Wood County Plays has opened their first park, The Perrysburg Inclusive Playground, presented by Mercy Health Partners. Born out of necessity, Ryan and Kaley Wichman founded Wood County Plays after taking their two-and-a-half-year-old son, Grant, to a playdate where he was unable to play.
Grant was born with a rare genetic disorder that causes physical mobility challenges. He uses a walker and was unable to access the playground and utilize the equipment due to mulch and stairs. “We went home that night and began researching inclusive playgrounds and learning as much as we could,” says Kaley.
Building from the ground up
The Wichmans are not running Wood County Plays alone.
“Ryan called the Wood County Board of Developmental Disabilities and was able to speak with the superintendent, Mr. Baer,” Kaley shares. “Ryan explained we wanted to build an inclusive playground. The superintendent immediately jumped in.”
Baer assisted the Wichmans with contacting other families who he knew could benefit from the playground. They developed a steering committee consisting of parents, therapists, doctors, school psychologists and grandparents. The steering committee assesses needs through community surveys and public meetings.
Building an inclusive playground can be cost-prohibitive, but the community has rallied behind the organization. Wood County Plays was able to fund the $825,000 inclusive playground with assistance from Mercy Health Partners, fundraising, private donations and a state grant. Volunteers gave of their time to complete tasks such as landscaping and assembling the playground equipment. Masons from Local 886 donated time to pour the concrete and assist in other areas of the playground.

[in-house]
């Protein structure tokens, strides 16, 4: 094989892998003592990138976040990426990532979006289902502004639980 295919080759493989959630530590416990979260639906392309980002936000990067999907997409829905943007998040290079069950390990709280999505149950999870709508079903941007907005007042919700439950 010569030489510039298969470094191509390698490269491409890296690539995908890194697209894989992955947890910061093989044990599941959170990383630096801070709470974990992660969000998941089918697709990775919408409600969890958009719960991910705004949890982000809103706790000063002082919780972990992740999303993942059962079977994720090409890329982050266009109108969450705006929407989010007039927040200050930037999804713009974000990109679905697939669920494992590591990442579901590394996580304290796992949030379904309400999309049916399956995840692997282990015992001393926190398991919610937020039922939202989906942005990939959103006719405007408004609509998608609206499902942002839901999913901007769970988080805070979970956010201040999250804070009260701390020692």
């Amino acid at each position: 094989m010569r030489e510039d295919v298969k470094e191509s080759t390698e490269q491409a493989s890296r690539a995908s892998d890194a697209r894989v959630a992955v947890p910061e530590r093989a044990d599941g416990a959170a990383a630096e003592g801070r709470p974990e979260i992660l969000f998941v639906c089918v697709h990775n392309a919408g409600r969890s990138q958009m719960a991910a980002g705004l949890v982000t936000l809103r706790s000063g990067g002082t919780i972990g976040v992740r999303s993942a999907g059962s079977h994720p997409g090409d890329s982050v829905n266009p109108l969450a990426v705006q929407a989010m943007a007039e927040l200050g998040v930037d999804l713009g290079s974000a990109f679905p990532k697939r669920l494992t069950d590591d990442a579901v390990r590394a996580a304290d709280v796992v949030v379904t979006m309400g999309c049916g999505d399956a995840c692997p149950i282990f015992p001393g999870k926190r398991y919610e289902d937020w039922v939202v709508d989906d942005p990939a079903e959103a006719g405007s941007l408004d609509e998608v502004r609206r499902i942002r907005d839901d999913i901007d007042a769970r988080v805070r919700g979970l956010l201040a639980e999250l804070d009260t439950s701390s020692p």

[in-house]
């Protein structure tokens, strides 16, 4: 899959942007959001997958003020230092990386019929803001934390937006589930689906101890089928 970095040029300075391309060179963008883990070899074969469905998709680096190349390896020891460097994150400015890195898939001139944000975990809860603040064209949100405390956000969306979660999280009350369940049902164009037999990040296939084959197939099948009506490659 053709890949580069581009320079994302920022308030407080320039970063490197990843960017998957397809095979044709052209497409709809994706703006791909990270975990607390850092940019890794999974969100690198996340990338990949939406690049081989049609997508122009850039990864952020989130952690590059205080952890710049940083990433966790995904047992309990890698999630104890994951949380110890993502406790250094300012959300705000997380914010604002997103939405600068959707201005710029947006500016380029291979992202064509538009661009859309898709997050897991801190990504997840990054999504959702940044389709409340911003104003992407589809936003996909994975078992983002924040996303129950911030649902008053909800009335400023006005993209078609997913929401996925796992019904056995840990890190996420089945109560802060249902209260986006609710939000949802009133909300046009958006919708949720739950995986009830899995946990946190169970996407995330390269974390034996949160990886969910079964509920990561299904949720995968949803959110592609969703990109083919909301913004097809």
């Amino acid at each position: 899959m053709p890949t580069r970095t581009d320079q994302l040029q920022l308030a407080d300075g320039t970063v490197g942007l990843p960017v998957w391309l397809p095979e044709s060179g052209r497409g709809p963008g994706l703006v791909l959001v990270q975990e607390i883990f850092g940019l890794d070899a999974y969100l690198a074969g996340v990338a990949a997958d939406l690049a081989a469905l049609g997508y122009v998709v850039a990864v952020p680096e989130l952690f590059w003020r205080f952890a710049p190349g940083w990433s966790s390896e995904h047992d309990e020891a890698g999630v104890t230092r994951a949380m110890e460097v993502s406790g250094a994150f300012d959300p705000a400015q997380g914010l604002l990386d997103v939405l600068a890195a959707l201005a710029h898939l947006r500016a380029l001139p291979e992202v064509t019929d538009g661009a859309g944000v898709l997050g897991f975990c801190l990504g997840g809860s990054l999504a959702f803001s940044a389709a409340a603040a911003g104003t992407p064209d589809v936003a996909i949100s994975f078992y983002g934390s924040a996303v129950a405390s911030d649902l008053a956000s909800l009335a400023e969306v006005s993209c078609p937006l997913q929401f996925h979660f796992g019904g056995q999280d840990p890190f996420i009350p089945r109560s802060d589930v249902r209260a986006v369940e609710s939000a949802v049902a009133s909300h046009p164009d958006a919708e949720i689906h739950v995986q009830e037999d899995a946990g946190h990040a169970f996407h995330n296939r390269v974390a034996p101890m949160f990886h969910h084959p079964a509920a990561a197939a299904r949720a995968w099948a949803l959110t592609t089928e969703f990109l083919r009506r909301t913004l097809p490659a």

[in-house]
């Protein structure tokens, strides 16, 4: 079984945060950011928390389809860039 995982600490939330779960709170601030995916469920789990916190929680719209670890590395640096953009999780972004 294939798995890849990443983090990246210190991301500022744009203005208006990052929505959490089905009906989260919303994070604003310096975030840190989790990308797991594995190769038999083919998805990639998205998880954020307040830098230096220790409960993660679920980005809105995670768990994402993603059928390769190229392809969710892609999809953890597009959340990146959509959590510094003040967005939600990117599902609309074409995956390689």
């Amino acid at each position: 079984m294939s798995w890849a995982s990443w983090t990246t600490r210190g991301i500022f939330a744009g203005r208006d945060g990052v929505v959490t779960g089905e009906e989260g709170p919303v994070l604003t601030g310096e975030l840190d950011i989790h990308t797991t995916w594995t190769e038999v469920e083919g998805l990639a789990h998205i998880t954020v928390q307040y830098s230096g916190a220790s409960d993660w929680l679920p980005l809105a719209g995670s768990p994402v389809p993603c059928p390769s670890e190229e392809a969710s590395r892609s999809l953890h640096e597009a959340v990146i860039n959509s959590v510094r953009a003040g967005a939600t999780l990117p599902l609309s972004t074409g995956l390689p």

Meeting the goal of empathy and inclusion
Inclusive playgrounds create play space for children and adults of all abilities to play together. Features that you will find at Perrysburg Inclusive include rubber pavement instead of mulch. The rubber pavement is red in “danger areas” to help those with visual impairments take caution around the swings and zip lines. Racing zip lines include a special seat allowing those with low muscle tone or needing back support to participate. There are ramps that lead to slides instead of stairs. Slides are designed in a way to eliminate static that interferes with cochlear implants. A fence surrounds the playground to help protect those who lack safety awareness.
“This is not just about accessibility but also inclusivity and empathy. Creating these spaces allows adults and children with or without disabilities to do things together that they otherwise wouldn’t be able to do,” Arica Hoge says of Wood County Plays’s mission.
Arica, mother of Asher (6) and Liam (8), was one of the first families contacted by Ryan in 2019. He called her the same day Asher fled a park that was not fenced in. Asher has Autism and a history of running into danger.
“He was four at the time,” says Arica. “He ran through the tree line and straight into Eckel Junction Rd. I was running after him, screaming for him to stop. Thankfully a teenager hopped off his bike and scooped him up,” she recalls. Having a park with a fence helps keep kids like Asher safe and allows them to play at the same place as siblings.
Kaley anticipates the momentum to keep growing. Wood County Plays has been approved to build another inclusive playground at Carter Park in Bowling Green. “We really cannot say enough about how the community came together and built this playground. Perrysburg was exceptional and I know Bowling Green is just as excited.”